Japanese police have blocked main roads in Tokyo during rush hour in an elaborate earthquake drill.
It is the first time the authorities have attempted to simulate the gridlock that would occur after a major disaster.
People across Japan hold drills every year on 1 September.
This year it has been taken even more seriously than usual because of the earthquake and tsunami that struck the north-east of the country in March.
At precisely 09:00 (00:00 GMT) sirens howled and whistles blew as the police stepped into roads and blocked them.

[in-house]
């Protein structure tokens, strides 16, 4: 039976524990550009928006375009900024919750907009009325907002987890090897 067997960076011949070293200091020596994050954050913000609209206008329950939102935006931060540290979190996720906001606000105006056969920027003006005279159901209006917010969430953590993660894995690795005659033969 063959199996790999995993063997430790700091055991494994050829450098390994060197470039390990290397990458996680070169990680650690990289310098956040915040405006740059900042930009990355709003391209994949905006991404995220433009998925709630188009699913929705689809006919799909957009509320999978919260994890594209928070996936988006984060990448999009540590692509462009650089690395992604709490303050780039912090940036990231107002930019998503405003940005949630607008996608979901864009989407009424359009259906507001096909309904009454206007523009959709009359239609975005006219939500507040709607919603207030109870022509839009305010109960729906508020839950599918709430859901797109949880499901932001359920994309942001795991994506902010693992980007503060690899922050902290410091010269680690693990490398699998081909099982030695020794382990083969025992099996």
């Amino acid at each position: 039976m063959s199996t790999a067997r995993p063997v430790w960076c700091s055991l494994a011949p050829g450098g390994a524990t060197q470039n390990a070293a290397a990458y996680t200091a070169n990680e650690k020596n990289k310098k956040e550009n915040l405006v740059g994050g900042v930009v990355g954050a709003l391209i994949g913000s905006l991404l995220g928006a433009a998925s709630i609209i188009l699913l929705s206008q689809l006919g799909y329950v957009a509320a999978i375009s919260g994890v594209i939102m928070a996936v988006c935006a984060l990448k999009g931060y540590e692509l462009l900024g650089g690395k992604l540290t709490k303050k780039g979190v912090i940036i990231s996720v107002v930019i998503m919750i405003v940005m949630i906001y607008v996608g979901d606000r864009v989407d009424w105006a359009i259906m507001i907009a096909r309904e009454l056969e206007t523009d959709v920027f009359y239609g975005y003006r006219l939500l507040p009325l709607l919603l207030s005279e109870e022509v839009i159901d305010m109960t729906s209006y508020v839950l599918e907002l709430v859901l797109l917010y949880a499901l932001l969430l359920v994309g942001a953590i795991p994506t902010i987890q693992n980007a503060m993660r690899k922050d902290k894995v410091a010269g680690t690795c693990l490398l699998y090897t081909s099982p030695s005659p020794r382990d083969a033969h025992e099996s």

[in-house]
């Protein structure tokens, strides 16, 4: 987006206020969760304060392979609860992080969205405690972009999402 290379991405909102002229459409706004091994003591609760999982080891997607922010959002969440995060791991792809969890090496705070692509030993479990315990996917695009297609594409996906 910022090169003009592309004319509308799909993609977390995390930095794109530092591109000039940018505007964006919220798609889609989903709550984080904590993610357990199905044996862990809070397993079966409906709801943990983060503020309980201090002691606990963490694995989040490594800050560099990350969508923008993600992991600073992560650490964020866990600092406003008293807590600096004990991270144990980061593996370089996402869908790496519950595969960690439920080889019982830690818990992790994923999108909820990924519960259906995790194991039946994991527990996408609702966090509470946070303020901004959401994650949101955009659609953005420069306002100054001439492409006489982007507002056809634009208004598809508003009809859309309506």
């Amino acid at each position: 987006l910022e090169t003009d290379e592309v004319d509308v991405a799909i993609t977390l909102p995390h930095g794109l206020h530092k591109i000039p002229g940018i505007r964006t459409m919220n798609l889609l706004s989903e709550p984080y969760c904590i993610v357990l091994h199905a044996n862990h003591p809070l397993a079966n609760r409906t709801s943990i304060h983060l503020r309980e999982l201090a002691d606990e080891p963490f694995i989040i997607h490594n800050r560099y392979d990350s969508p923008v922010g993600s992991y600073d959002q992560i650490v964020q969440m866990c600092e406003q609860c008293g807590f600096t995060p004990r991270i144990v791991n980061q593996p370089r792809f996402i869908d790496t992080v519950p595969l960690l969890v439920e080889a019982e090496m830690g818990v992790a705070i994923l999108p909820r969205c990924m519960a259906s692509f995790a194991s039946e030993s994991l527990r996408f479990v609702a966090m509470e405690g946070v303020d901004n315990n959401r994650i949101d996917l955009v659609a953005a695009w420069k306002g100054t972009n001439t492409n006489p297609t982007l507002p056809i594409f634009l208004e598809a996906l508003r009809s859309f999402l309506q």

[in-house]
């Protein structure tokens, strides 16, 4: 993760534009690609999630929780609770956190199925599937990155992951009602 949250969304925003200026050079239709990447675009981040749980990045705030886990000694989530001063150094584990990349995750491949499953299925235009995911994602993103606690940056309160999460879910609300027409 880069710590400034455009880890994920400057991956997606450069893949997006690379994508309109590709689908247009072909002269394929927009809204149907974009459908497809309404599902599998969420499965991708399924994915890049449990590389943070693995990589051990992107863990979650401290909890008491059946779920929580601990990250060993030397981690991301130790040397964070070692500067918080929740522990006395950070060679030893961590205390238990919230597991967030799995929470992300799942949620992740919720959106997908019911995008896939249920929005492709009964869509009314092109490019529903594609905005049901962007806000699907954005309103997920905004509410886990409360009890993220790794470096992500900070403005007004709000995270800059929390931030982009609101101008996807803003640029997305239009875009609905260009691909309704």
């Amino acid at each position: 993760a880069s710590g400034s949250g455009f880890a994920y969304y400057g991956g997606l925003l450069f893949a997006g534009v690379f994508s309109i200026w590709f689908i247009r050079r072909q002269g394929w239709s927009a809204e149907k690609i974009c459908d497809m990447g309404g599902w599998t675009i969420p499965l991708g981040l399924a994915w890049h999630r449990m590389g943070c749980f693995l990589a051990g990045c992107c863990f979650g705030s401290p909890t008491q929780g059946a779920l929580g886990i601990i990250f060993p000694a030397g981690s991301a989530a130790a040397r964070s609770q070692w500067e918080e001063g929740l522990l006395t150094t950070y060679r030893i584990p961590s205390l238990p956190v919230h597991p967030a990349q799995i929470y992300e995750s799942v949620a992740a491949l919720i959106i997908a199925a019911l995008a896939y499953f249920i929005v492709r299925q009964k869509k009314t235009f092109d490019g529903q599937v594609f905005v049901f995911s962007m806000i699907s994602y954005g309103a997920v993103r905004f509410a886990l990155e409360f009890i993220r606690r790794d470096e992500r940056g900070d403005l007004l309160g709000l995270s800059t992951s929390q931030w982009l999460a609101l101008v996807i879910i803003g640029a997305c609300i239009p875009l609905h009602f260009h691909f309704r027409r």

For 10 minutes traffic was stopped at 100 points in greater Tokyo, the biggest urban area in the world. Jams quickly built up.
The aim was to practise how emergency vehicles would get through the gridlock feared after an earthquake centred on the city.
Japan has been rehearsing for disaster on the morning of 1 September for years - it is the anniversary of a massive earthquake in Tokyo in 1923.
This is the first time traffic has been halted.
The decision was made after the earthquake and tsunami in March caused major disruption in the city, even though the epicentre was well to the north.
Schools and business across the country also practised evacuations.
And the cabinet held a simulated emergency meeting at the prime minister's office.
The elaborate drills, and an early warning system of loudspeakers, are credited with keeping the death toll in March below 16,000, with another 4,258 still missing.